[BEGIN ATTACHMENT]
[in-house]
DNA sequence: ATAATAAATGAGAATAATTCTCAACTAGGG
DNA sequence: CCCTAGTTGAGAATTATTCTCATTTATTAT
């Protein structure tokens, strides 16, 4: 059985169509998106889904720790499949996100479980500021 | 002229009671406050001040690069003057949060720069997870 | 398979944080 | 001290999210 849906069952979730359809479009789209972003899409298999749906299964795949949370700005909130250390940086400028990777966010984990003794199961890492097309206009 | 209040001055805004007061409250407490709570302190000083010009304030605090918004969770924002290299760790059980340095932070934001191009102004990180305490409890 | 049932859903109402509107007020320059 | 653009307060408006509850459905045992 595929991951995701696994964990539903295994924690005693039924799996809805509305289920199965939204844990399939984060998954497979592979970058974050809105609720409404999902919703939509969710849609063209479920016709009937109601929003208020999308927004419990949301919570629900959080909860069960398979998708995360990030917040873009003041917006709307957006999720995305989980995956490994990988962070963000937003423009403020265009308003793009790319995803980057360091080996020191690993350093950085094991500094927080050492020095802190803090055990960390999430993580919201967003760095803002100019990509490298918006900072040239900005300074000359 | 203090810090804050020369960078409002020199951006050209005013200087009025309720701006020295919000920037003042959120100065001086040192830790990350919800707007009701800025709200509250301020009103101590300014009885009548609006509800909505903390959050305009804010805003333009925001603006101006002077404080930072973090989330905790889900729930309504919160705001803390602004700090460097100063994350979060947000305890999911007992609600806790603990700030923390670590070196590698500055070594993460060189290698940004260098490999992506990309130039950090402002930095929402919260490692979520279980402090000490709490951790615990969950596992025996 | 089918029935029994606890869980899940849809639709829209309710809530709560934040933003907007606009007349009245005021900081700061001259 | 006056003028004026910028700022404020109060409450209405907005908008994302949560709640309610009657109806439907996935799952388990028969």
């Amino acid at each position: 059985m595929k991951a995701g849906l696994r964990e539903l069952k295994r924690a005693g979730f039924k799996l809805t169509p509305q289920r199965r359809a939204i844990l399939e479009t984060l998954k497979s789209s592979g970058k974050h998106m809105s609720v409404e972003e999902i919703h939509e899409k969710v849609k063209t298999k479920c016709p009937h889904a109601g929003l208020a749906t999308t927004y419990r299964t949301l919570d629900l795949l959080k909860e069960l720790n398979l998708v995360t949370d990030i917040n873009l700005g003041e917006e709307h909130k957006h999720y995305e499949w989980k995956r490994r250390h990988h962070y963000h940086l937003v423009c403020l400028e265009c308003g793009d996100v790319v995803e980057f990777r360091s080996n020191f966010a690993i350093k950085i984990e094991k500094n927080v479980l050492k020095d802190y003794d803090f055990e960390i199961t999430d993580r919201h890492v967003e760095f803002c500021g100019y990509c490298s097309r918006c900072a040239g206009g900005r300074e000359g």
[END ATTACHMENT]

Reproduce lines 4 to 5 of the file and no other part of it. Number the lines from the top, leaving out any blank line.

């Protein structure tokens, strides 16, 4: 059985169509998106889904720790499949996100479980500021 | 002229009671406050001040690069003057949060720069997870 | 398979944080 | 001290999210 849906069952979730359809479009789209972003899409298999749906299964795949949370700005909130250390940086400028990777966010984990003794199961890492097309206009 | 209040001055805004007061409250407490709570302190000083010009304030605090918004969770924002290299760790059980340095932070934001191009102004990180305490409890 | 049932859903109402509107007020320059 | 653009307060408006509850459905045992 595929991951995701696994964990539903295994924690005693039924799996809805509305289920199965939204844990399939984060998954497979592979970058974050809105609720409404999902919703939509969710849609063209479920016709009937109601929003208020999308927004419990949301919570629900959080909860069960398979998708995360990030917040873009003041917006709307957006999720995305989980995956490994990988962070963000937003423009403020265009308003793009790319995803980057360091080996020191690993350093950085094991500094927080050492020095802190803090055990960390999430993580919201967003760095803002100019990509490298918006900072040239900005300074000359 | 203090810090804050020369960078409002020199951006050209005013200087009025309720701006020295919000920037003042959120100065001086040192830790990350919800707007009701800025709200509250301020009103101590300014009885009548609006509800909505903390959050305009804010805003333009925001603006101006002077404080930072973090989330905790889900729930309504919160705001803390602004700090460097100063994350979060947000305890999911007992609600806790603990700030923390670590070196590698500055070594993460060189290698940004260098490999992506990309130039950090402002930095929402919260490692979520279980402090000490709490951790615990969950596992025996 | 089918029935029994606890869980899940849809639709829209309710809530709560934040933003907007606009007349009245005021900081700061001259 | 006056003028004026910028700022404020109060409450209405907005908008994302949560709640309610009657109806439907996935799952388990028969």
């Amino acid at each position: 059985m595929k991951a995701g849906l696994r964990e539903l069952k295994r924690a005693g979730f039924k799996l809805t169509p509305q289920r199965r359809a939204i844990l399939e479009t984060l998954k497979s789209s592979g970058k974050h998106m809105s609720v409404e972003e999902i919703h939509e899409k969710v849609k063209t298999k479920c016709p009937h889904a109601g929003l208020a749906t999308t927004y419990r299964t949301l919570d629900l795949l959080k909860e069960l720790n398979l998708v995360t949370d990030i917040n873009l700005g003041e917006e709307h909130k957006h999720y995305e499949w989980k995956r490994r250390h990988h962070y963000h940086l937003v423009c403020l400028e265009c308003g793009d996100v790319v995803e980057f990777r360091s080996n020191f966010a690993i350093k950085i984990e094991k500094n927080v479980l050492k020095d802190y003794d803090f055990e960390i199961t999430d993580r919201h890492v967003e760095f803002c500021g100019y990509c490298s097309r918006c900072a040239g206009g900005r300074e000359g």